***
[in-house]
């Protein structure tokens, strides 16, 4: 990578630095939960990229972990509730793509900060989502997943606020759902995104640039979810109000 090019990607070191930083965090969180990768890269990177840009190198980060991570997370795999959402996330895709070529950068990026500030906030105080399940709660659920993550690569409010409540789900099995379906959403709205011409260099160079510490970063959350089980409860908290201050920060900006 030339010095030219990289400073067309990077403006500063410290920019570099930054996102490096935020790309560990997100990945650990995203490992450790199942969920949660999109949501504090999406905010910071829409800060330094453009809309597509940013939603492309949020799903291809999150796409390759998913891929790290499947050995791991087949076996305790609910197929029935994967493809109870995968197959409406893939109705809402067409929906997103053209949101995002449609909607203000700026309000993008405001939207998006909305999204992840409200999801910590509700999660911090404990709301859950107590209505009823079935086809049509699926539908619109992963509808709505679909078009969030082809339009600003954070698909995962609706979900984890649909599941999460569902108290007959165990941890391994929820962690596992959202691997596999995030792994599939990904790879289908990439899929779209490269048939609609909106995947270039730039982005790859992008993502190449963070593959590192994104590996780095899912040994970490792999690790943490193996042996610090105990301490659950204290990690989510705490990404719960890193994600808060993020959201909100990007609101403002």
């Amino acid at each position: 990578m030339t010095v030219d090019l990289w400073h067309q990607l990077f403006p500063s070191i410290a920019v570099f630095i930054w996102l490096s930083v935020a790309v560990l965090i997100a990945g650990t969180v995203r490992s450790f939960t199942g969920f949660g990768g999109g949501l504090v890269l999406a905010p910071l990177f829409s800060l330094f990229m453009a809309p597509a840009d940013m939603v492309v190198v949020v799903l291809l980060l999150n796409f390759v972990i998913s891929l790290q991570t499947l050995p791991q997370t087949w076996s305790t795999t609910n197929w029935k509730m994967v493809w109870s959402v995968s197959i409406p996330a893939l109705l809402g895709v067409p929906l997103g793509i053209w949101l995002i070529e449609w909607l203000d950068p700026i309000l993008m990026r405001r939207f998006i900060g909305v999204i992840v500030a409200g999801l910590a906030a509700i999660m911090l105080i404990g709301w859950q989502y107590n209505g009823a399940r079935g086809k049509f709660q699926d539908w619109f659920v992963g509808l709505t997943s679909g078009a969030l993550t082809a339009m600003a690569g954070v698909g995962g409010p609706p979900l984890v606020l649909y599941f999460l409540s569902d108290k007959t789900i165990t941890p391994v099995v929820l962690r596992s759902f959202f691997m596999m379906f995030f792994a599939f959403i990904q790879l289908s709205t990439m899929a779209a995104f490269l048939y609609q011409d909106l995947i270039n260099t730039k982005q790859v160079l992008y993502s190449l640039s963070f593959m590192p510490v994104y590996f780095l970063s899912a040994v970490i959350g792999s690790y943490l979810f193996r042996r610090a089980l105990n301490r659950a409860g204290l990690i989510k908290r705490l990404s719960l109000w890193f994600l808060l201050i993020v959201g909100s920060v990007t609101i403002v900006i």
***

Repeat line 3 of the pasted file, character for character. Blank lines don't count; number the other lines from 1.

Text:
């Amino acid at each position: 990578m030339t010095v030219d090019l990289w400073h067309q990607l990077f403006p500063s070191i410290a920019v570099f630095i930054w996102l490096s930083v935020a790309v560990l965090i997100a990945g650990t969180v995203r490992s450790f939960t199942g969920f949660g990768g999109g949501l504090v890269l999406a905010p910071l990177f829409s800060l330094f990229m453009a809309p597509a840009d940013m939603v492309v190198v949020v799903l291809l980060l999150n796409f390759v972990i998913s891929l790290q991570t499947l050995p791991q997370t087949w076996s305790t795999t609910n197929w029935k509730m994967v493809w109870s959402v995968s197959i409406p996330a893939l109705l809402g895709v067409p929906l997103g793509i053209w949101l995002i070529e449609w909607l203000d950068p700026i309000l993008m990026r405001r939207f998006i900060g909305v999204i992840v500030a409200g999801l910590a906030a509700i999660m911090l105080i404990g709301w859950q989502y107590n209505g009823a399940r079935g086809k049509f709660q699926d539908w619109f659920v992963g509808l709505t997943s679909g078009a969030l993550t082809a339009m600003a690569g954070v698909g995962g409010p609706p979900l984890v606020l649909y599941f999460l409540s569902d108290k007959t789900i165990t941890p391994v099995v929820l962690r596992s759902f959202f691997m596999m379906f995030f792994a599939f959403i990904q790879l289908s709205t990439m899929a779209a995104f490269l048939y609609q011409d909106l995947i270039n260099t730039k982005q790859v160079l992008y993502s190449l640039s963070f593959m590192p510490v994104y590996f780095l970063s899912a040994v970490i959350g792999s690790y943490l979810f193996r042996r610090a089980l105990n301490r659950a409860g204290l990690i989510k908290r705490l990404s719960l109000w890193f994600l808060l201050i993020v959201g909100s920060v990007t609101i403002v900006i």